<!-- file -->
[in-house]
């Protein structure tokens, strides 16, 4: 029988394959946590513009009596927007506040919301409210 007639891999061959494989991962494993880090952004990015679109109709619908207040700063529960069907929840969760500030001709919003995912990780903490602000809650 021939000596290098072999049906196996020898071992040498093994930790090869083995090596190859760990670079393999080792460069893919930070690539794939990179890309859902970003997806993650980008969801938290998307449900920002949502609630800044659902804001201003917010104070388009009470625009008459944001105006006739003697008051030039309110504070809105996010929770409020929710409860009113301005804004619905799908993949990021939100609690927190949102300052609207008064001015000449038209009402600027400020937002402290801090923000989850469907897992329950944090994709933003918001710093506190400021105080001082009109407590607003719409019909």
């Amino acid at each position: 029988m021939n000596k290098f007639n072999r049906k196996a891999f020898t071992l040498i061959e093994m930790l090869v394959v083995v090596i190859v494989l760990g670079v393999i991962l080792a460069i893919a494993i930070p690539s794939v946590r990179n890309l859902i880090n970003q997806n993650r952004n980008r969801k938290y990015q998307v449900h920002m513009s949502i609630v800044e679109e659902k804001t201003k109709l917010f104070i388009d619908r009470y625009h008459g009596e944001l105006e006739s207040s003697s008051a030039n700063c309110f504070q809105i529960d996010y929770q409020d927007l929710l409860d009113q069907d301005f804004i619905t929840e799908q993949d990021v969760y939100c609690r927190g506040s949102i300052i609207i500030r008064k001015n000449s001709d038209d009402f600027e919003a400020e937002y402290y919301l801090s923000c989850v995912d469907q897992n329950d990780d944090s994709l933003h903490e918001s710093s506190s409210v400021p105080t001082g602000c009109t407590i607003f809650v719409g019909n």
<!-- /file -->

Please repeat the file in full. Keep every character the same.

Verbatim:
[in-house]
């Protein structure tokens, strides 16, 4: 029988394959946590513009009596927007506040919301409210 007639891999061959494989991962494993880090952004990015679109109709619908207040700063529960069907929840969760500030001709919003995912990780903490602000809650 021939000596290098072999049906196996020898071992040498093994930790090869083995090596190859760990670079393999080792460069893919930070690539794939990179890309859902970003997806993650980008969801938290998307449900920002949502609630800044659902804001201003917010104070388009009470625009008459944001105006006739003697008051030039309110504070809105996010929770409020929710409860009113301005804004619905799908993949990021939100609690927190949102300052609207008064001015000449038209009402600027400020937002402290801090923000989850469907897992329950944090994709933003918001710093506190400021105080001082009109407590607003719409019909």
């Amino acid at each position: 029988m021939n000596k290098f007639n072999r049906k196996a891999f020898t071992l040498i061959e093994m930790l090869v394959v083995v090596i190859v494989l760990g670079v393999i991962l080792a460069i893919a494993i930070p690539s794939v946590r990179n890309l859902i880090n970003q997806n993650r952004n980008r969801k938290y990015q998307v449900h920002m513009s949502i609630v800044e679109e659902k804001t201003k109709l917010f104070i388009d619908r009470y625009h008459g009596e944001l105006e006739s207040s003697s008051a030039n700063c309110f504070q809105i529960d996010y929770q409020d927007l929710l409860d009113q069907d301005f804004i619905t929840e799908q993949d990021v969760y939100c609690r927190g506040s949102i300052i609207i500030r008064k001015n000449s001709d038209d009402f600027e919003a400020e937002y402290y919301l801090s923000c989850v995912d469907q897992n329950d990780d944090s994709l933003h903490e918001s710093s506190s409210v400021p105080t001082g602000c009109t407590i607003f809650v719409g019909n």